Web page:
Place:Easington (near Patrington), East Riding of Yorkshire, England

NameEasington (near Patrington)
Alt namesEasington (near Patrington)source: from redirect
TypeParish (ancient), Civil parish
Coordinates53.651°N 0.114°W
Located inEast Riding of Yorkshire, England     ( - 1974)
Also located inYorkshire, England    
Humberside, England     (1974 - 1996)
East Riding of Yorkshire, England     (1996 - )
See alsoHolderness Wapentake, East Riding of Yorkshire, Englandwapentake in which the parish was located
Patrington Rural, East Riding of Yorkshire, Englandrural district of which it was a part 1894-1935
Holderness Rural, East Riding of Yorkshire, Englandrural district of which it was a part 1935-1974
source: Family History Library Catalog
source: Family History Library Catalog

NOTE: There are two other Easingtons on the North Sea coast of England. The larger one is Easington in County Durham; the smaller is Easington (near Guisborough in the North Riding of Yorkshire.

There is yet another place named Easington (Bowland Forest) in the West Riding. Check your sources.

the text in this section is based on an article in Wikipedia

Easington is a small village and civil parish in the East Riding of Yorkshire, England, in the area known as Holderness. The village is a coastal settlement facing the North Sea at the southeastern corner of the county, and at the end of the B1445 road from Patrington. The coastal town of Withernsea is approximately 6 miles (10 km) to the northeast.

Since 1935 the civil parish has been formed by the parish of Easington and the parishes of Kilnsea and Out Newton. Spurn Head (the tip of the peninsula) and Bull Sand Fort are also administered as part of the parish.

According to the 2011 UK Census, Easington parish had a population of 691, a small decrease on the 2001 UK Census figure of 698.

The parish church of All Saints' is a Grade I listed building.

In 1823 the ecclesiastical parish incumbency was a perpetual curacy under the patronage of the Archbishop of York. The parish had a population of 488, with occupations that included a butcher, a corn miller, a weaver, two blacksmiths, two wheelwrights, two grocers, three shoemakers, four tailors, twelve farmers, two schoolmasters, a land surveyor, a yeoman, and the landlord of the Granby's Head public house. There were two carriers who operated between the village and Hull weekly.

Much of the parish has been lost to the sea in the past, including the villages of Turmarr, Hoton, Northorpe, Dimlington, Old Kilnsea and Ravenser - some of which had been lost by the end of the year 1400.

end of Wikipedia contribution

Easington was originally an ecclesiastical parish in the Holderness Wapentake. It was made a civil parish in 1866 and in 1894 it joined the Patrington Rural District. In 1935 the rural district was abolished and Easington was absorbed into the Holderness Rural District. The parish remained in Holderness Rural District until 1974. In that year all rural districts were abolished along with the administrative county of the East Riding of Yorkshire.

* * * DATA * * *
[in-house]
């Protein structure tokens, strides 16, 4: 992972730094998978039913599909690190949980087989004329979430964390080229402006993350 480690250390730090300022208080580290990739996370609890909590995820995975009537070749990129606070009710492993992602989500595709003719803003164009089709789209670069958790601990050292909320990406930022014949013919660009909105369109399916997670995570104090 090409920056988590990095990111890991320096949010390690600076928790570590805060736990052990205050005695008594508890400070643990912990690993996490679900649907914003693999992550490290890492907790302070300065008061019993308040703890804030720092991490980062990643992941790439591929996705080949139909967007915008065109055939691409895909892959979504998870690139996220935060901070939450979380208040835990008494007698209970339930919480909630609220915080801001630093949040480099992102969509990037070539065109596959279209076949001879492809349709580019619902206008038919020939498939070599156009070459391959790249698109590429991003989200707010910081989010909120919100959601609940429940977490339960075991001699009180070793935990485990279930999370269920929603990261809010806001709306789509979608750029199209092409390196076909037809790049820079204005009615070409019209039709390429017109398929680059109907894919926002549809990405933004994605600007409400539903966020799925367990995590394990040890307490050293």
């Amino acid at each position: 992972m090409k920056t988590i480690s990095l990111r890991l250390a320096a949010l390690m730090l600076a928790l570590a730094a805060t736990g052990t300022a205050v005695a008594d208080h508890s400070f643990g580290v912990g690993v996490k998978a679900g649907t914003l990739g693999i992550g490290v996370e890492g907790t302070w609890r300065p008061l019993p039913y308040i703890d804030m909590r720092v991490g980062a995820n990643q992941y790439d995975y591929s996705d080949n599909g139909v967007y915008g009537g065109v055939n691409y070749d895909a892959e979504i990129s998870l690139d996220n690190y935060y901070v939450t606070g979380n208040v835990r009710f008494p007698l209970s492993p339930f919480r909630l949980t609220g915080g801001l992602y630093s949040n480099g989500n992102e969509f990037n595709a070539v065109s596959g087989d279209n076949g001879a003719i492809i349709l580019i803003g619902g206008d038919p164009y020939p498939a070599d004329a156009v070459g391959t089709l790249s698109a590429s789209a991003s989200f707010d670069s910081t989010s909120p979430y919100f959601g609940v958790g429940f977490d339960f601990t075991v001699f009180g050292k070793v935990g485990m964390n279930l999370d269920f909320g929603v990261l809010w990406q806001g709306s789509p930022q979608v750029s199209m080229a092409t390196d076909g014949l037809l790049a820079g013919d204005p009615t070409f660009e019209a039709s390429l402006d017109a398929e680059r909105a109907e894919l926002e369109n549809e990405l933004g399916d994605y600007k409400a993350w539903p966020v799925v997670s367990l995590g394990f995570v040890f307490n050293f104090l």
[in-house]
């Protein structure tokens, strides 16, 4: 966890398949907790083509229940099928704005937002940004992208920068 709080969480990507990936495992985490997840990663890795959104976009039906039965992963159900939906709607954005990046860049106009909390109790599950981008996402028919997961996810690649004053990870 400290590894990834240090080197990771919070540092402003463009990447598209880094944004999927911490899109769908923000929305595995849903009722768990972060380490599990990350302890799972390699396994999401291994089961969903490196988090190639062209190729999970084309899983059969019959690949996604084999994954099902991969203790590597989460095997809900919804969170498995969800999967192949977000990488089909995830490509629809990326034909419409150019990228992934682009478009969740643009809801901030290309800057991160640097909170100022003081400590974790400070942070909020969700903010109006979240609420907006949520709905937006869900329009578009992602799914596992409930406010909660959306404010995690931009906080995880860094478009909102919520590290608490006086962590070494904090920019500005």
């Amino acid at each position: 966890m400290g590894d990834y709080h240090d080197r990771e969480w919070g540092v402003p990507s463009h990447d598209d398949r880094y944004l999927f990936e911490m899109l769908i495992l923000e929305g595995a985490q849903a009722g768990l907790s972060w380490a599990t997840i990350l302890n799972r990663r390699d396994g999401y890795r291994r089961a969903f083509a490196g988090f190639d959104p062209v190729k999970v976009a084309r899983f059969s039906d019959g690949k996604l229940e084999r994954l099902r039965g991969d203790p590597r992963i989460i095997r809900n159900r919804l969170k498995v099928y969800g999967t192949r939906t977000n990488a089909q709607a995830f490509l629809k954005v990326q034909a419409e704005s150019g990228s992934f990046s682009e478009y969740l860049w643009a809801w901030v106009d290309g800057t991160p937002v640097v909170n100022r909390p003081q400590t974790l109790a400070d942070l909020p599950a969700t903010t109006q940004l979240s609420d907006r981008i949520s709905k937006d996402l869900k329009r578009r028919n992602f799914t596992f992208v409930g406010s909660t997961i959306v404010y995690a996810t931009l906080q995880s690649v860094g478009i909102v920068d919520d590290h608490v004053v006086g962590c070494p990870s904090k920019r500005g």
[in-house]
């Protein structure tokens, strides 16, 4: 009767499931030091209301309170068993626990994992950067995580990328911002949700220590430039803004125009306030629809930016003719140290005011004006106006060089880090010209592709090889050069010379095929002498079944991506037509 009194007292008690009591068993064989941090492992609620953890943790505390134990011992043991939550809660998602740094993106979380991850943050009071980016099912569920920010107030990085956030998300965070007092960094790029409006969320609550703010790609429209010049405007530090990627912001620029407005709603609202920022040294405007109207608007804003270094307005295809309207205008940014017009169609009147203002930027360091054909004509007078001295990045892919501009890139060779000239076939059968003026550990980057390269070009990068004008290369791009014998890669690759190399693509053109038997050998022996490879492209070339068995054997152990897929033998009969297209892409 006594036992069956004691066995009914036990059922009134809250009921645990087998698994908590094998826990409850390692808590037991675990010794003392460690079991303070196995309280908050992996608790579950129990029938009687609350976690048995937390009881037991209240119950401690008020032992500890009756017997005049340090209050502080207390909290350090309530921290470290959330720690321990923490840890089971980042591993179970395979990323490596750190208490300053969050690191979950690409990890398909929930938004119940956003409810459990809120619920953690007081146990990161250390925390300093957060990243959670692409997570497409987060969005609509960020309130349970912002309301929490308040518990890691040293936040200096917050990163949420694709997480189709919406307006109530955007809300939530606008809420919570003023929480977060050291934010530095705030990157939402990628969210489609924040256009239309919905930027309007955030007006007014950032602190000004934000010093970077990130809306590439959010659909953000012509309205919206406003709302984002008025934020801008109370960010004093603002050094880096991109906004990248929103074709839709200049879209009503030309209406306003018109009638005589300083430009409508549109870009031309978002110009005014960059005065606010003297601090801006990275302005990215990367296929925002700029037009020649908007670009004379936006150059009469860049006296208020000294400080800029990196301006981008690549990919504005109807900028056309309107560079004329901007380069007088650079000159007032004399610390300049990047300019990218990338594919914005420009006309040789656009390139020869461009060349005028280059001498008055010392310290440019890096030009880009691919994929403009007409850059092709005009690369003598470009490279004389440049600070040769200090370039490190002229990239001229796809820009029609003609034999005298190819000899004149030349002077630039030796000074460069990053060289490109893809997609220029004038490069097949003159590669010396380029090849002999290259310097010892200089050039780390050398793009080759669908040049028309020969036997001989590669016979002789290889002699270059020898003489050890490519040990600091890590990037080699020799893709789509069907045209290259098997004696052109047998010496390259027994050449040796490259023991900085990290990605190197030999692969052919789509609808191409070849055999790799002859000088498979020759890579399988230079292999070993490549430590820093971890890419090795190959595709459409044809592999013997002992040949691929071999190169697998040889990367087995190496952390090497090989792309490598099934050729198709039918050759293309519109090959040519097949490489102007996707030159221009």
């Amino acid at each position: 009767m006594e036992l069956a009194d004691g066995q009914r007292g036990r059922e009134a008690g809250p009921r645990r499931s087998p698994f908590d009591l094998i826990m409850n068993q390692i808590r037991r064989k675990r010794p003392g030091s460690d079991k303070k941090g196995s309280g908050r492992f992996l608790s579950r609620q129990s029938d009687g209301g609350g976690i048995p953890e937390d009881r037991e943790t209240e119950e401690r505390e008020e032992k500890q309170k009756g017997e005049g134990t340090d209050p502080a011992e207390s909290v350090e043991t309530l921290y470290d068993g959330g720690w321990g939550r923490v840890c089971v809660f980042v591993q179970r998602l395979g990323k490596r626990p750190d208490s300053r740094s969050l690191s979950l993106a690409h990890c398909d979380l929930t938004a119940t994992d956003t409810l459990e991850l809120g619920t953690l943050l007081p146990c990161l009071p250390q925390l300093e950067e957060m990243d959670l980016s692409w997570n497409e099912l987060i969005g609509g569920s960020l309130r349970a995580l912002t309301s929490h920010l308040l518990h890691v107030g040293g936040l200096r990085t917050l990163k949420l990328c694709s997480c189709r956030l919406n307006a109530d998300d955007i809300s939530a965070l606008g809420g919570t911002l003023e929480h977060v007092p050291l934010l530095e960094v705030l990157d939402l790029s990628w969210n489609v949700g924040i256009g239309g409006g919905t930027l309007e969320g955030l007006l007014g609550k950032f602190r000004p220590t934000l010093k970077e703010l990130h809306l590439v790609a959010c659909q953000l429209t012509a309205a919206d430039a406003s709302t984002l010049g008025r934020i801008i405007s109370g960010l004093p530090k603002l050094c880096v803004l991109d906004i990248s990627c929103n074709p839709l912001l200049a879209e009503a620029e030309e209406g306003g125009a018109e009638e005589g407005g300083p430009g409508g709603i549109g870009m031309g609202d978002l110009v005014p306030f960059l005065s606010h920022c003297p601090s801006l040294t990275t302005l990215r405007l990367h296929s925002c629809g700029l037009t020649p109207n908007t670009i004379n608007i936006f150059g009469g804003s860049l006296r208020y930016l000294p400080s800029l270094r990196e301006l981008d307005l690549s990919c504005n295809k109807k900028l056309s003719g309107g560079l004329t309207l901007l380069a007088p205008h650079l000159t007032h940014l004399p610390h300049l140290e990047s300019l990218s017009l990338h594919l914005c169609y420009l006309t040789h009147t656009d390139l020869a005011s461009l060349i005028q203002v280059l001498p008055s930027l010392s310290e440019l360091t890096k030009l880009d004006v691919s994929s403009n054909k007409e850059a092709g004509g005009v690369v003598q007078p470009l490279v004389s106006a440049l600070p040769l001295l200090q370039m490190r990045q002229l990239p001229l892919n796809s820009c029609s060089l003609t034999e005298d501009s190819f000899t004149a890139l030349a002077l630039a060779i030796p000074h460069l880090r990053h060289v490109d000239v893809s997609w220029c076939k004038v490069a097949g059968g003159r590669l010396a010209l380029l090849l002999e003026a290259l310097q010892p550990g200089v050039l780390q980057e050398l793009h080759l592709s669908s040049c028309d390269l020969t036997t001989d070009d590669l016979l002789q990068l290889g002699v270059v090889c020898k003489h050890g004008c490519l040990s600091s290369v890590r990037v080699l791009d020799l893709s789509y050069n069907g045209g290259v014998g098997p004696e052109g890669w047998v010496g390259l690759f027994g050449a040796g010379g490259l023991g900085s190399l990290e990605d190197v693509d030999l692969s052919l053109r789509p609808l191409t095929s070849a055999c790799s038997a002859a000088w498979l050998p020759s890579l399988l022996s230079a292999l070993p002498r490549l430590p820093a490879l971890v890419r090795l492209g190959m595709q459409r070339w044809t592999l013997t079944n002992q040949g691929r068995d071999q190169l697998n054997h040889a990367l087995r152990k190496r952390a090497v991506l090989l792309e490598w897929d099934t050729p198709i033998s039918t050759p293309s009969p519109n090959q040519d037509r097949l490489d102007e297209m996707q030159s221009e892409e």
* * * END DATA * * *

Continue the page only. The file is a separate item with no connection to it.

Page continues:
Humberside 1974-1996

In 1974 most of what had been the East Riding of Yorkshire was joined with the northern part of Lincolnshire to became a new English county named Humberside. The urban and rural districts of the former counties were abolished and Humberside was divided into non-metropolitan districts. The new organization did not meet with the pleasure of the local citizenry and Humberside was wound up in 1996. The area north of the River Humber was separated into two "unitary authorities"—Kingston upon Hull covering the former City of Hull and its closest environs, and the less urban section to the west and to the north which, once again, named itself the East Riding of Yorkshire.

The phrase "Yorkshire and the Humber" serves no purpose in WeRelate. It refers to one of a series of basically economic regions established in 1994 and abolished for most purposes in 2011. See the Wikipedia article entited "Regions of England").

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This is an area of the East Riding of Yorkshire, on the east coast of England. An area of rich agricultural land, Holderness was marshland until it was drained in the Middle Ages. Topographically, Holderness has more in common with the Netherlands than other parts of Yorkshire. To the north and west are the Yorkshire Wolds. The Prime Meridian passes through Holderness just to the east of Patrington.

From 1974 to 1996 Holderness lay within the Borough of Holderness in the short-lived county of Humberside. Holderness was the name of an ancient administrative area called a wapentake until the 19th century, when its functions were replaced by other local government bodies, particularly after the 1888 Local Government Act and the 1894 Local Government Act. The city of Kingston upon Hull lies in the southwest corner of Holderness and the town of Bridlington borders the northeast, but both are usually considered to be outside Holderness. The main towns include Beverley, Withernsea, Hornsea and Hedon. The Holderness Coast stretches from Flamborough Head to Spurn Head.
(Source: Wikipedia)

This page uses content from the English Wikipedia. The original content was at Easington, East Riding of Yorkshire. The list of authors can be seen in the page history. As with WeRelate, the content of Wikipedia is available under the Creative Commons Attribution/Share-Alike License.